Image enciphering and deciphering
Photo composite capabilities
Robust photo- and video-editing tools
Command-line photo manipulation capabilities
File format conversion functionality
Unintuitive for newer users
No screen capture capabilities
Best for: Scheduling, capturing, and editing screenshots
Deepin Screenshot is another open-source screenshot program that you can download for free. It doesn’t include video-screen recording, but it does have photo-editing capabilities. And, unlike some of the other screenshot tools available today, it allows users to delay a screenshot. In other words, you can automate and schedule the screenshot process if you want to capture a specific function or activity on your screen at a particular time. It also includes functions that allow users to adjust the image resolution and share screenshots to social media.
Social media sharing
Includes photo-editing capabilities
Allows users to delay screenshots
No support of video recording or editing
Limited options for photo resolutions
Best for: Sharing screenshots on Imgur
Flameshot is a screenshot tool for Linux with command-line launch and capture capabilities. Users can either launch the Flameshot graphical user interface (GUI) or enter commands to perform immediate or delayed screenshots of all or part of a display. The application is highly customizable and easy to use, especially if you’re familiar with its commands. Along with in-app editing capabilities, it also allows users to upload screenshots directly to Imgur.
Direct upload to Imgur
In-app photo editing
Allows delayed and customized screenshots
Includes screenshot editing features
Makes sharing easy (for Imgur users)
Does not include video-recording capabilities
Does not allow delayed screenshots for custom area screenshots
Best for: Capturing screenshots and video recordings in GNOME
GNOME Screenshot is a lightweight utility created to work with GNOME – a desktop environment that works with most major Linux distributions. If you don’t run GNOME, you may have trouble installing and using GNOME Screenshot. However, if you’re a GNOME user, and you want a resource-light solution to capture screenshots and make screencasts, this could be a good option for you. GNOME Screenshot lets users take a screenshot of the entire desktop, a specific window, or a custom area of the screen. You can also create a video recording with this application by pressing Ctrl + Alt + Shift + R to start and stop recording.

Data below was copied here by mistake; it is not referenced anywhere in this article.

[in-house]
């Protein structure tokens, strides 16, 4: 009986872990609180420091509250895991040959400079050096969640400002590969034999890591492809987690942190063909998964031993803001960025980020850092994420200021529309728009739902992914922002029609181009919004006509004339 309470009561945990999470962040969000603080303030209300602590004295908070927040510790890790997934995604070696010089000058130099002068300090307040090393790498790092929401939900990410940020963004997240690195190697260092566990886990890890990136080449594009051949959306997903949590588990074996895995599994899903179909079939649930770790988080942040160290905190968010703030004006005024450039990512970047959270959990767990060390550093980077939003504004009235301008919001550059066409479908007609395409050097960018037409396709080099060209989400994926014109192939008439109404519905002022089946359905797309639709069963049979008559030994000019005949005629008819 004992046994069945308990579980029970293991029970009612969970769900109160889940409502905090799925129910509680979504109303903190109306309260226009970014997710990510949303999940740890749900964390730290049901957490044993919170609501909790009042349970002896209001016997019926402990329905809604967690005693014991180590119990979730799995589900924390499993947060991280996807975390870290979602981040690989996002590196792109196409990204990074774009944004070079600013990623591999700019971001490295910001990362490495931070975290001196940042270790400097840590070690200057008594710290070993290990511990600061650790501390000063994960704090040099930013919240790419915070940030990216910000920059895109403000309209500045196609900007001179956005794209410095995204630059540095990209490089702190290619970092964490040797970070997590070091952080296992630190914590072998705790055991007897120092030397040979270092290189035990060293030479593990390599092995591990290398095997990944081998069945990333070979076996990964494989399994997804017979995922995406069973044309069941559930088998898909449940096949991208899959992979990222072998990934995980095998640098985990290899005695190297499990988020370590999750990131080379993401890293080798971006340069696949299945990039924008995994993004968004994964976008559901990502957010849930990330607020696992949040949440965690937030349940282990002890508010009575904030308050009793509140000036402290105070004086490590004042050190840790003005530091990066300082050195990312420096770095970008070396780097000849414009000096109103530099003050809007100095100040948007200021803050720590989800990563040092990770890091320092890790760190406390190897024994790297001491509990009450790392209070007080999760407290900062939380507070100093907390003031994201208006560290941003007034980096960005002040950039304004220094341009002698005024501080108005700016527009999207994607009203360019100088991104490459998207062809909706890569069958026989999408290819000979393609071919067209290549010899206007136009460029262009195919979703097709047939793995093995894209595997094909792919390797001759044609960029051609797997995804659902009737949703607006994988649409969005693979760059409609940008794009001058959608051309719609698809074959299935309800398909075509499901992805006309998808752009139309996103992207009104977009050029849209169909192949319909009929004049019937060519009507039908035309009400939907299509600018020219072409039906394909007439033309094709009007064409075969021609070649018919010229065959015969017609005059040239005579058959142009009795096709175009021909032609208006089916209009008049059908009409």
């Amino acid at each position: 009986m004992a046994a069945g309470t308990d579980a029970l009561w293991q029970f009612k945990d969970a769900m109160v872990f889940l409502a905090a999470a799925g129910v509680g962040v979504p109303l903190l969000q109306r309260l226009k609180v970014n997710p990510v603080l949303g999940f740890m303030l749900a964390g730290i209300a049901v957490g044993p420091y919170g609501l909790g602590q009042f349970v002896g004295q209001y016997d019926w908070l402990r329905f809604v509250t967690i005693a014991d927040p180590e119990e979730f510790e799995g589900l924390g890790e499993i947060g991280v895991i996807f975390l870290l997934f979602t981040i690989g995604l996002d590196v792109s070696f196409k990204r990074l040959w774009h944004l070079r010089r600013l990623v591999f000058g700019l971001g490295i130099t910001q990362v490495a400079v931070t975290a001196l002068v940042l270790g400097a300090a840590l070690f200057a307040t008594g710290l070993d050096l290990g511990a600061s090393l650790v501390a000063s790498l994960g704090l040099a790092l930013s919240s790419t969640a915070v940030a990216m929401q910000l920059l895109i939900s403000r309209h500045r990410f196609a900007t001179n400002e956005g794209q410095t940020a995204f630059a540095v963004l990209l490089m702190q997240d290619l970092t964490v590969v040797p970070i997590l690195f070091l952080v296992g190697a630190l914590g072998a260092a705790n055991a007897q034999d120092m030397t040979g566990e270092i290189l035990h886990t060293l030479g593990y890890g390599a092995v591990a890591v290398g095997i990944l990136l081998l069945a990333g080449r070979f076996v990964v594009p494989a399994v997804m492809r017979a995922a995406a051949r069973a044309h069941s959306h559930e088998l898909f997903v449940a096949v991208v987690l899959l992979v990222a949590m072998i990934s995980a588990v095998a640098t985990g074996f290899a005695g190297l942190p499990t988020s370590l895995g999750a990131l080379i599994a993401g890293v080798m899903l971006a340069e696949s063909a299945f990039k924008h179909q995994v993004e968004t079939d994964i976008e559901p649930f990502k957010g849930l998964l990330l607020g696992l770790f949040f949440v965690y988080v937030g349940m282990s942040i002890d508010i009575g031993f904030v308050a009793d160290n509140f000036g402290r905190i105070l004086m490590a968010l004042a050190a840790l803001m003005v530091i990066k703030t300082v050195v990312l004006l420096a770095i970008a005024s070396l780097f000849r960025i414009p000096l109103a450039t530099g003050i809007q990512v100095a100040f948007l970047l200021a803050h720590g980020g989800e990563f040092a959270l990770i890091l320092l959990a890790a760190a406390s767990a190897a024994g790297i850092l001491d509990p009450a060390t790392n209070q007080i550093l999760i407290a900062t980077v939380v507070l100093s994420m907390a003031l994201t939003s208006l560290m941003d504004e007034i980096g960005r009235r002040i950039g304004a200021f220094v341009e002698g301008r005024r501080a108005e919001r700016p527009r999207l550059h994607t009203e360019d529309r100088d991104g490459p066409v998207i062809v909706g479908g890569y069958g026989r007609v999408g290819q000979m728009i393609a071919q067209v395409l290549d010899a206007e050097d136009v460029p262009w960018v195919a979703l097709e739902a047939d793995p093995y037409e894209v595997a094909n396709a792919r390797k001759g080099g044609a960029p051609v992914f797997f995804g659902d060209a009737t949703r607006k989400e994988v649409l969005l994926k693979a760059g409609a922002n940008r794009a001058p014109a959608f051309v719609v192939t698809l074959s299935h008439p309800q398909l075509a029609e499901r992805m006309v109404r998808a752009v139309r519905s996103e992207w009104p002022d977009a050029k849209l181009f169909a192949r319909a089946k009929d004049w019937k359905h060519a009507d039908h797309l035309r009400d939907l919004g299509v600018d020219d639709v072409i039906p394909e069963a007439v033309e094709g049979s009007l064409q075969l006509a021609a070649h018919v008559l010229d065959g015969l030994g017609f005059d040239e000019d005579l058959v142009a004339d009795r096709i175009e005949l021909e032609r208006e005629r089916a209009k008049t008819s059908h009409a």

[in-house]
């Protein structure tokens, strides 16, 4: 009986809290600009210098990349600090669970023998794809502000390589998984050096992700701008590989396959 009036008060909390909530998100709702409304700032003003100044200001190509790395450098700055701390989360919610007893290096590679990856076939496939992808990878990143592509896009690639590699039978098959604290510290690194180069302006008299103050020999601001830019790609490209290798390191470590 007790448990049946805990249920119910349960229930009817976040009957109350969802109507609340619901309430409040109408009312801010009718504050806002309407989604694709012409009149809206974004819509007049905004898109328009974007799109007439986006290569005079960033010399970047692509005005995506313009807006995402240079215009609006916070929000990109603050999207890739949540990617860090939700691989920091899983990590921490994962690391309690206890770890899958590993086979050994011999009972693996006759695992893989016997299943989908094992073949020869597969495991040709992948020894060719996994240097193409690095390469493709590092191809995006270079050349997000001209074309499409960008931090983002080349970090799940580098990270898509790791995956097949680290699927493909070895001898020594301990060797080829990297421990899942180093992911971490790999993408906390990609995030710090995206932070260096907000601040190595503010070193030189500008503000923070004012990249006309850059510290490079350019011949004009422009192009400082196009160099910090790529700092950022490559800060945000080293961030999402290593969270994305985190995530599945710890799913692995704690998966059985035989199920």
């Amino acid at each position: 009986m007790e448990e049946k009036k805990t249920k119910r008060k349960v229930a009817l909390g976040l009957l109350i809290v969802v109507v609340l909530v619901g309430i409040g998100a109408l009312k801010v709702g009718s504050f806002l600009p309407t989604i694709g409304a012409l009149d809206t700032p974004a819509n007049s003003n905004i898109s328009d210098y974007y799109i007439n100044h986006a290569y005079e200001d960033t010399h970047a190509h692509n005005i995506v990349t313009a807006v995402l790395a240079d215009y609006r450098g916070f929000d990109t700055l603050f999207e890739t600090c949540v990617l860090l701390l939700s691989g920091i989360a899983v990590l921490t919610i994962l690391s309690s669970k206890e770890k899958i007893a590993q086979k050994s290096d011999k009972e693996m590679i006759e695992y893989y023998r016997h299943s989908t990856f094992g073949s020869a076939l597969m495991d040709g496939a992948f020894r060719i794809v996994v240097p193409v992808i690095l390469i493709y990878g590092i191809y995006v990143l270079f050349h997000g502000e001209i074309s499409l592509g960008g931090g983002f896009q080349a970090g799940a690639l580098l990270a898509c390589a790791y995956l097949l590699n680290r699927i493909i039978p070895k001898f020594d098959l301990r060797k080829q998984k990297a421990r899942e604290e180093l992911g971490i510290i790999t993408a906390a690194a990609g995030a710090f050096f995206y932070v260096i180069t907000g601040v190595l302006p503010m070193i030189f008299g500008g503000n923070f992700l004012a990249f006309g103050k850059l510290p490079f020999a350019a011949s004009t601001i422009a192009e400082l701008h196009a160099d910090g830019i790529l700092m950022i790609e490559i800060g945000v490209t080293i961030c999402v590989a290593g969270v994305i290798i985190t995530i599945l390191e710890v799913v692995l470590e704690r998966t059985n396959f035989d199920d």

Screenshot capabilities for a single window, custom area, or full desktop
Hotkeys for fast and easy screenshots and screencasts
Includes video capabilities
Provides some customization for screenshots
Only works with computers running GNOME
No option to record part of the screen instead of the full display
No editing capabilities
Best for: Taking multiple screenshots of a custom rectangular area
Ksnip is a fairly robust screenshot tool for Linux, Windows, and macOS. Along with allowing users to capture a custom rectangular area of their screen, it also has a feature that lets you take a screenshot of the same area again without re-selecting it. Ksnip also includes annotation drawing features, command-line support, sharing to Imgur, and some photo-editing capabilities.
Add watermarks to screenshots
Print screenshots or save as a PDF
Draw and annotate on screenshots
Take a screenshot of a selected area again without re-selecting it
Quick and easy annotations and photo editing
Convenient hotkey functionality
Requires kImageAnnotator and kColorPicker to function
Does not include video functionality
Best for: Creating and editing digital images and screenshots
TechRadar rating: 5 out of 5
GIMP stands for GNU Image Manipulation Program. It’s a cross-platform image editor that works with GNU/Linux, macOS, and Windows. GIMP’s developers created it as a free, open-source competitor for programs like Adobe® Photoshop®. As a result, it is very robust in terms of editing and manipulation features and tools. It also includes a screenshot function, and users can then easily import their screenshots into GIMP to create finished images. It is possible to capture a video screen recording with GIMP, but you’ll need a third-party plugin to do it.